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A battle over Holy Communion is brewing between German bishops and the Vatican. In the latest exchange between the Holy See and a German ecumenical study group known by its acronym ÖAK, Cdl. Kurt Koch, the Holy See's chief ecumenist, doubled down in an open letter (Monday) to Tübingen professor Volker Leppin.
Leppin had lamented what he called the cardinal's "brusque dismissal" of his ecumenical group's proposal for an intercommunion free-for-all. Leppin is the director of the Protestant section of ÖAK, which the Vatican, last September, blasted for proposing in a study of "reciprocal Eucharistic hospitality" between Catholics and Protestants.
The Vatican is intervening because the ÖAK study received a green light in May from the German bishops' conference. The majority of German bishops have been working during the current pontificate to steer the Church down Der Synodale Weg, the so-called Synodal Way or Synodal Path, an agenda to have the Church admit non-Catholics to Holy Communion, normalize homosexuality and ordain women.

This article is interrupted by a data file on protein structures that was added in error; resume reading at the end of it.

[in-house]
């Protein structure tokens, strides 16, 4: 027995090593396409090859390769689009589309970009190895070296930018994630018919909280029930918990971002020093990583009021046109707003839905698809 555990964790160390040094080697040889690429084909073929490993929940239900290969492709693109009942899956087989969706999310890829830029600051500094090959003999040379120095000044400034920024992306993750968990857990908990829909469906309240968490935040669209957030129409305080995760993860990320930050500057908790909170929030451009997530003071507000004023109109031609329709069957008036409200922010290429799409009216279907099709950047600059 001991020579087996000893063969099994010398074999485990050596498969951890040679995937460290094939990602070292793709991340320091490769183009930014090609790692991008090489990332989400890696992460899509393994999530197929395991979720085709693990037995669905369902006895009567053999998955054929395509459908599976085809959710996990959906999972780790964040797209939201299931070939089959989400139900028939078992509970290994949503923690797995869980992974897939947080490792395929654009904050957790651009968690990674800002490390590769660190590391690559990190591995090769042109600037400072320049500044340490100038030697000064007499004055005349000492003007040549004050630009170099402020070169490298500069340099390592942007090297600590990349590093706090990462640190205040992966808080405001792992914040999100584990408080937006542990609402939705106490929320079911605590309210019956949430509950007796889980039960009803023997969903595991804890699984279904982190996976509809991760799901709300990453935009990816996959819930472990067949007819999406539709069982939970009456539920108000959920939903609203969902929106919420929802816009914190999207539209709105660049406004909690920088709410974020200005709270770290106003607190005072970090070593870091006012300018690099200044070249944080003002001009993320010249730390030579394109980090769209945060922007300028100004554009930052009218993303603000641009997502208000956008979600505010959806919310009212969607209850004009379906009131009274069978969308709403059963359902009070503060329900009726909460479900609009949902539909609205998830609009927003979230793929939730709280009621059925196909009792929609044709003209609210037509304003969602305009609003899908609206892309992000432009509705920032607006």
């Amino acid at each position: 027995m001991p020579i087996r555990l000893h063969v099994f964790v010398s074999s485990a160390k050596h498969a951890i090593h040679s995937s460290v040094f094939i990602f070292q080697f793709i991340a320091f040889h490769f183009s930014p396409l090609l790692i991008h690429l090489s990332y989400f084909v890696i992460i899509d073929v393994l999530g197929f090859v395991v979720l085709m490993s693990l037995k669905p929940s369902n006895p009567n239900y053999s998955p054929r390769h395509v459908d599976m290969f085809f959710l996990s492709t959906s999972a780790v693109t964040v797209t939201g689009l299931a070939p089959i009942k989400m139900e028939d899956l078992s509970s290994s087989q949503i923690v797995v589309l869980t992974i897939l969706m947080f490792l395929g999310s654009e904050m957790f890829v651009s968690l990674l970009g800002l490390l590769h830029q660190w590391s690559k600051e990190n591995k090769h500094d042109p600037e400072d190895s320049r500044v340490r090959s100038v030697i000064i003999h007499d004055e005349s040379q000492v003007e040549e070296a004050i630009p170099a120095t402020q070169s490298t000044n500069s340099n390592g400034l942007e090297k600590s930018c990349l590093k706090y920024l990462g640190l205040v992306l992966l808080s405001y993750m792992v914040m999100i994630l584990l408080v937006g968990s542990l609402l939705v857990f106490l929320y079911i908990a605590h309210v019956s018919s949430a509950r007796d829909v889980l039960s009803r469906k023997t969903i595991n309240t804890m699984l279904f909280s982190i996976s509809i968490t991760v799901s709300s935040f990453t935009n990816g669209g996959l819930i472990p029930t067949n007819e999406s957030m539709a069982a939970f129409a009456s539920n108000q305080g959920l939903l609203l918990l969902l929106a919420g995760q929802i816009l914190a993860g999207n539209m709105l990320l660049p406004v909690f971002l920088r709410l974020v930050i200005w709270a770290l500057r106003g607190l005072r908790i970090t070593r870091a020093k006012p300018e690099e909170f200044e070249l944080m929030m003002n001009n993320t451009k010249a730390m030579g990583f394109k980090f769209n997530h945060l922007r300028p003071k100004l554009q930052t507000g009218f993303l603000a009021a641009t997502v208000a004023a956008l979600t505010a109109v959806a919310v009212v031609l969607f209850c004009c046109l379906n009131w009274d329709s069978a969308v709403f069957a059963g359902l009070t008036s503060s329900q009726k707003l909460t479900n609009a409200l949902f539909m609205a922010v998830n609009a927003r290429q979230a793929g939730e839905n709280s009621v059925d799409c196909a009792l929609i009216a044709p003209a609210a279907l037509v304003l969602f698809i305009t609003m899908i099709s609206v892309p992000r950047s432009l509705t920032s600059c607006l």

Cardinal Reinhard Marx admitted in a press conference in 2019 that the Synodal Path is a first step, a discussion intended to conclude in Germany and head to the Vatican: "The synodal path goes on to Rome."
And according to German bishop Georg Bätzing, Pope Francis is amenable. Bätzing said in June he felt strengthened by an exchange with the pontiff: "The pope appreciates this project, which he associates closely with the concept of 'synodality,' which he coined."
Father Ralph Wiltgen wrote a history of Vatican II titled The Rhine Flows Into the Tiber discussing the role of German prelates in pushing for a "new direction." They've never stopped pushing.